So a new tax will be introduced (a tax on food), and this will be ‘balanced’ by a new welfare benefit (for make no mistake, this is what this payment will be). A complicated bureaucratic mess. Sadly it is often the most intelligent of politicians who think up ideas like this.
If someone wants to cut the top rate of income tax (from 38% to 32% or whatever) then they should do so. But if they fear a ‘loss of revenue’ (and cutting the top rate of income tax always ‘costs’ less in revenue than many people predict) they should cut government spending (which they should do anyway).
They should not introduce a new tax, certainly not a tax that will be presented (by the communists, but not just by them) as a tax on the basic needs of the poor – trapping the poor into going ‘cap in hand’ for a new benefit (if they can deal with all the paper work).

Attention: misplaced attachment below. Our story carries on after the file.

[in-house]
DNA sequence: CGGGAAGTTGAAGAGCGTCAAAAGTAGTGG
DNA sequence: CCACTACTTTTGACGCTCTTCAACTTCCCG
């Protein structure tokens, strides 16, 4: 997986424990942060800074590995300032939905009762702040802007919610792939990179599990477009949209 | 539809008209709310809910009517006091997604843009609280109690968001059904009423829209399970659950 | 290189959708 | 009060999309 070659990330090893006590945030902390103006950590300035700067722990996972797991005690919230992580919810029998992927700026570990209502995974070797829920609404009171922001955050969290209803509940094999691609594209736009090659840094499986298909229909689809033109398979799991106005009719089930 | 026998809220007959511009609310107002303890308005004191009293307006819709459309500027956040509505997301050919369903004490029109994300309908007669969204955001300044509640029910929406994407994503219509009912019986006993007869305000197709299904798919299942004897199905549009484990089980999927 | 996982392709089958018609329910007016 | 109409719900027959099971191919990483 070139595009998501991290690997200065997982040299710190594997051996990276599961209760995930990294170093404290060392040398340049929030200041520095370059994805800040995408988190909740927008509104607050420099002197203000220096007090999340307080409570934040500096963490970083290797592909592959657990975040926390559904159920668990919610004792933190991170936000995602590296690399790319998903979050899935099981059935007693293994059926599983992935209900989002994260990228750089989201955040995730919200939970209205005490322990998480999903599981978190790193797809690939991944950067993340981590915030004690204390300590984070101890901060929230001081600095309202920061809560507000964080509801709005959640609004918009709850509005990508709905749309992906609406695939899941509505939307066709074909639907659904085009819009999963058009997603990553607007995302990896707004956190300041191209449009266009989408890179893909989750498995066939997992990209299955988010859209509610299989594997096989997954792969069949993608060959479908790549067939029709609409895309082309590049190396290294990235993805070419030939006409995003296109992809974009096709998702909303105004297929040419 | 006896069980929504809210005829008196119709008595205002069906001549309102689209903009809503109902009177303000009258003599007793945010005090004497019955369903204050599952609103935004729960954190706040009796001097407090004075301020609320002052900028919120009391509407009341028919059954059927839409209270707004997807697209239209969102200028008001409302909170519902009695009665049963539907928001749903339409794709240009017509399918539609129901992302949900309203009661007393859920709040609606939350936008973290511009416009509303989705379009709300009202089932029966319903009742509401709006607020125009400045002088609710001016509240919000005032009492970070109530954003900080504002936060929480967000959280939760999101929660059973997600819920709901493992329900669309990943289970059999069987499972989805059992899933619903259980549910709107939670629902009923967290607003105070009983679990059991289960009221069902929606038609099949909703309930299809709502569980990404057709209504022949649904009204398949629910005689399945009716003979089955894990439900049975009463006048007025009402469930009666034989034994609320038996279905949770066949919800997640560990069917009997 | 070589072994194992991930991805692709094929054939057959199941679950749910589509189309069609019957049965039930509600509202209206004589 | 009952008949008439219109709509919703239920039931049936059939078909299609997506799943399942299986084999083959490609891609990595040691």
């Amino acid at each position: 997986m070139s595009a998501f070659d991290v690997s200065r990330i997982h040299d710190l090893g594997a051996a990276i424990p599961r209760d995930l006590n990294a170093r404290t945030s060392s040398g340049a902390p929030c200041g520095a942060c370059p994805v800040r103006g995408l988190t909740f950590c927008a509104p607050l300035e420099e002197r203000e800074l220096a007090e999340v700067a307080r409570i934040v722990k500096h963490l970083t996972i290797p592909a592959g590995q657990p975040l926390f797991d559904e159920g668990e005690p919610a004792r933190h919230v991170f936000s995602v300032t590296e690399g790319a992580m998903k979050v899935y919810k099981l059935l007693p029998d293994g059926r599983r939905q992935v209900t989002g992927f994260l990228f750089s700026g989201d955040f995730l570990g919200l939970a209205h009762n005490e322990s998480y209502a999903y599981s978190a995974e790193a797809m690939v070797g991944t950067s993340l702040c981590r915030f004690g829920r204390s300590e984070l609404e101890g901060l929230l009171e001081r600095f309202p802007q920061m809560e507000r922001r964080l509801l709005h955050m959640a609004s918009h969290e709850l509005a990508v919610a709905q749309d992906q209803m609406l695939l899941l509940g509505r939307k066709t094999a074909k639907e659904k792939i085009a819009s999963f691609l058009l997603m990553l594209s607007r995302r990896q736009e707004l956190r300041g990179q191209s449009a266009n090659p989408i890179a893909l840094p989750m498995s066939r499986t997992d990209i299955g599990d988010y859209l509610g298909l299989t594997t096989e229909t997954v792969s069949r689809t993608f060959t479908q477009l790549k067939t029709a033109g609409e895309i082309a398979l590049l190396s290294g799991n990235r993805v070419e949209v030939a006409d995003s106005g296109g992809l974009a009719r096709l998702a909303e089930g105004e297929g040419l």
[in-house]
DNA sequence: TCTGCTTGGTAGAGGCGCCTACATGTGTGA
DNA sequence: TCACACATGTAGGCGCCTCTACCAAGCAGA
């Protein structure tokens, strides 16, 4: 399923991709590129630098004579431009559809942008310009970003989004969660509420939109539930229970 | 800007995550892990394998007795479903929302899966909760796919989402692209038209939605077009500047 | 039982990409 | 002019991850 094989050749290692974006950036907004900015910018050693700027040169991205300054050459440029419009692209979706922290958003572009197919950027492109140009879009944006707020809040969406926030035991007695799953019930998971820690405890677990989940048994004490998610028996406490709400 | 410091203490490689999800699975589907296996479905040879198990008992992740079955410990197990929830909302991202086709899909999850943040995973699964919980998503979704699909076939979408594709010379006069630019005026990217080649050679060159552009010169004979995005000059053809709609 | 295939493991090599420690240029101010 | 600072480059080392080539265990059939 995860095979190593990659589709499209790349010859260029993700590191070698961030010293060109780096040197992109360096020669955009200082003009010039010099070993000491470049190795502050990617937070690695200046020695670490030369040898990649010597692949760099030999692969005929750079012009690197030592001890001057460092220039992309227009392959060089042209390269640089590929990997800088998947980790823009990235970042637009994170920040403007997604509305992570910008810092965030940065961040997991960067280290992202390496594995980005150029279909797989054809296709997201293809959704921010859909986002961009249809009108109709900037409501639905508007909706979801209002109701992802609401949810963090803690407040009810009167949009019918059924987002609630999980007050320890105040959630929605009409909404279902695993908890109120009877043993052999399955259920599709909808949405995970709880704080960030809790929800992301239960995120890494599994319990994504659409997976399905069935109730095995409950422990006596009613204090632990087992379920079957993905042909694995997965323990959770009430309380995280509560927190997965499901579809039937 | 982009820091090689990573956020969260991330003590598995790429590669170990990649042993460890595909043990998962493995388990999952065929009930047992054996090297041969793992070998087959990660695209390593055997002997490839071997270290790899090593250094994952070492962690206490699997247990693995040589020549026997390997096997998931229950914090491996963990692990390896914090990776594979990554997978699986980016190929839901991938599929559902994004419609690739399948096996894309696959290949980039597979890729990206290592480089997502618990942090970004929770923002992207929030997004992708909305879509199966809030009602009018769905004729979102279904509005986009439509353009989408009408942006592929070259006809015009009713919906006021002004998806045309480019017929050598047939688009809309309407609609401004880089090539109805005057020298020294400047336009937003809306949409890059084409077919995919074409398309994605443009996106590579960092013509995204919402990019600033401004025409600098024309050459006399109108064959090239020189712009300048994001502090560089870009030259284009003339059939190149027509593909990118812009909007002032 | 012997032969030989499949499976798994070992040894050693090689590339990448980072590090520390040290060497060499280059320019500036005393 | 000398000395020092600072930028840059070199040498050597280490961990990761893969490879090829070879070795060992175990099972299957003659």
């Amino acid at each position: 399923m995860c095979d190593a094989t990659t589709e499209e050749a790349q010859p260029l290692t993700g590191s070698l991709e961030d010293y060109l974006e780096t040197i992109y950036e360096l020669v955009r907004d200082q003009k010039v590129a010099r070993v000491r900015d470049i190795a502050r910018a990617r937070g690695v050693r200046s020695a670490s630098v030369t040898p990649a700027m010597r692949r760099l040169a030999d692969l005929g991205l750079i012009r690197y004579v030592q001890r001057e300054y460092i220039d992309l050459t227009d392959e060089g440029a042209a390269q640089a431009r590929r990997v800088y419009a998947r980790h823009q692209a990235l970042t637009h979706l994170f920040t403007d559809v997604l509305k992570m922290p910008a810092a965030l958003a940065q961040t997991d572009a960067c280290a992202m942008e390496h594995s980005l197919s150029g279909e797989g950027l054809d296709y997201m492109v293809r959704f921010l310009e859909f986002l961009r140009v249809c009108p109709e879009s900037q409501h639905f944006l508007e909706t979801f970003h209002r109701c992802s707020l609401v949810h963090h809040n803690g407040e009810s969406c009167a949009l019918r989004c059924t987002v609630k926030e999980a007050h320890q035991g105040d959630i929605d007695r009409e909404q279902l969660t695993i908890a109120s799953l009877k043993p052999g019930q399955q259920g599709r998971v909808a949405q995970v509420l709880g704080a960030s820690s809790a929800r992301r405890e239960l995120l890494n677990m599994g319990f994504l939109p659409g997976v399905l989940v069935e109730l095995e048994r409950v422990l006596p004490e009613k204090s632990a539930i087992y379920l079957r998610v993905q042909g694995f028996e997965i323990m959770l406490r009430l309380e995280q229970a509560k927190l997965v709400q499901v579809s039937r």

There is still no official word that statist Cuban dictator Fidel Castro has passed away, so any obituaries will have to remain on ice. It is not our habit at Samizdata.net to concede a thing to dictators, but one has to credit Castro for his tenacity in clinging on to power, especially after the collapse of his Soviet patron in 1991.
One must never forget though that the Cuban people have had to pay the price for Castro’s tenacity.
What to do about Castro has been a policy question that has vexed every US President since John F. Kennedy. Until the end of the Cold War, the US certainly could not ignore a violently pro-Soviet state on its doorstep, but after 1991, a policy of benign neglect might have worked to undo Castro. However, one of the features of US policy has been its vulnerability to poltics, in this case, the political wishes of the large Cuban exile population in the politically sensitive state of Florida. (For example, President Clinton felt he had to sign the Helms-Burton Act which regulates the US embargo against Cuba, in an attempt to secure the state for the 1996 Presidential elections.)